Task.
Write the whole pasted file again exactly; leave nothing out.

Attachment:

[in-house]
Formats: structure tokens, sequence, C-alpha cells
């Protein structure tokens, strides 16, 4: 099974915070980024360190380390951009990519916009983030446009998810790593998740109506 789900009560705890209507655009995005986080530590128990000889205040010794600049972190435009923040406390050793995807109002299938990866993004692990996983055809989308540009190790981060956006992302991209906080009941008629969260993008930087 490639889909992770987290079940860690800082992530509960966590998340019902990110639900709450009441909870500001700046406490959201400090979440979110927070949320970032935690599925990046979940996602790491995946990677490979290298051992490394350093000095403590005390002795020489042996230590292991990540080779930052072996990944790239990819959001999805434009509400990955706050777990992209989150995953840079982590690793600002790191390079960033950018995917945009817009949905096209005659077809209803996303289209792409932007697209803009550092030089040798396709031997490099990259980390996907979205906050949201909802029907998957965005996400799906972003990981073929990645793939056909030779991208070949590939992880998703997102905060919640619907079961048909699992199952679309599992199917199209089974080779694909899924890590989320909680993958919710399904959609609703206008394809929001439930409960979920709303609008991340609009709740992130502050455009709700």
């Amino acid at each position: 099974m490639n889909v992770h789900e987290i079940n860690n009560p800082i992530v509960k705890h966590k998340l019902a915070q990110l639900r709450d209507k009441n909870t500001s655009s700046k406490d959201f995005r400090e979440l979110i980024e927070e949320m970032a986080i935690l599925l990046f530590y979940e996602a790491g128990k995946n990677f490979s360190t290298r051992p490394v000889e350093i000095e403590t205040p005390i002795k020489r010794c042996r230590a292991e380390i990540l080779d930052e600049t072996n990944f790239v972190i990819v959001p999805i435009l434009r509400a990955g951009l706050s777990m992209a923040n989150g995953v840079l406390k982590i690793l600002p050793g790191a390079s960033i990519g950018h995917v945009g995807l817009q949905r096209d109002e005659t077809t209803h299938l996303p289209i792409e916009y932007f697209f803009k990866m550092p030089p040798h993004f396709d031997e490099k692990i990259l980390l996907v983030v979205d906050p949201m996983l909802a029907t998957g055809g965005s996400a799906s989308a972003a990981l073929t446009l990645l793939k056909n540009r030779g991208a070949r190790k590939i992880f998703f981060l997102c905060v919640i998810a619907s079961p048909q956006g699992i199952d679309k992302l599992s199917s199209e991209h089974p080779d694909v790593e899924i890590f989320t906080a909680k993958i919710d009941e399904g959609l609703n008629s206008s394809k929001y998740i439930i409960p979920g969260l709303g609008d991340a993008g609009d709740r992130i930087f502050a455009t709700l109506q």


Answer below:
[in-house]
Formats: structure tokens, sequence, C-alpha cells
């Protein structure tokens, strides 16, 4: 099974915070980024360190380390951009990519916009983030446009998810790593998740109506 789900009560705890209507655009995005986080530590128990000889205040010794600049972190435009923040406390050793995807109002299938990866993004692990996983055809989308540009190790981060956006992302991209906080009941008629969260993008930087 490639889909992770987290079940860690800082992530509960966590998340019902990110639900709450009441909870500001700046406490959201400090979440979110927070949320970032935690599925990046979940996602790491995946990677490979290298051992490394350093000095403590005390002795020489042996230590292991990540080779930052072996990944790239990819959001999805434009509400990955706050777990992209989150995953840079982590690793600002790191390079960033950018995917945009817009949905096209005659077809209803996303289209792409932007697209803009550092030089040798396709031997490099990259980390996907979205906050949201909802029907998957965005996400799906972003990981073929990645793939056909030779991208070949590939992880998703997102905060919640619907079961048909699992199952679309599992199917199209089974080779694909899924890590989320909680993958919710399904959609609703206008394809929001439930409960979920709303609008991340609009709740992130502050455009709700």
């Amino acid at each position: 099974m490639n889909v992770h789900e987290i079940n860690n009560p800082i992530v509960k705890h966590k998340l019902a915070q990110l639900r709450d209507k009441n909870t500001s655009s700046k406490d959201f995005r400090e979440l979110i980024e927070e949320m970032a986080i935690l599925l990046f530590y979940e996602a790491g128990k995946n990677f490979s360190t290298r051992p490394v000889e350093i000095e403590t205040p005390i002795k020489r010794c042996r230590a292991e380390i990540l080779d930052e600049t072996n990944f790239v972190i990819v959001p999805i435009l434009r509400a990955g951009l706050s777990m992209a923040n989150g995953v840079l406390k982590i690793l600002p050793g790191a390079s960033i990519g950018h995917v945009g995807l817009q949905r096209d109002e005659t077809t209803h299938l996303p289209i792409e916009y932007f697209f803009k990866m550092p030089p040798h993004f396709d031997e490099k692990i990259l980390l996907v983030v979205d906050p949201m996983l909802a029907t998957g055809g965005s996400a799906s989308a972003a990981l073929t446009l990645l793939k056909n540009r030779g991208a070949r190790k590939i992880f998703f981060l997102c905060v919640i998810a619907s079961p048909q956006g699992i199952d679309k992302l599992s199917s199209e991209h089974p080779d694909v790593e899924i890590f989320t906080a909680k993958i919710d009941e399904g959609l609703n008629s206008s394809k929001y998740i439930i409960p979920g969260l709303g609008d991340a993008g609009d709740r992130i930087f502050a455009t709700l109506q």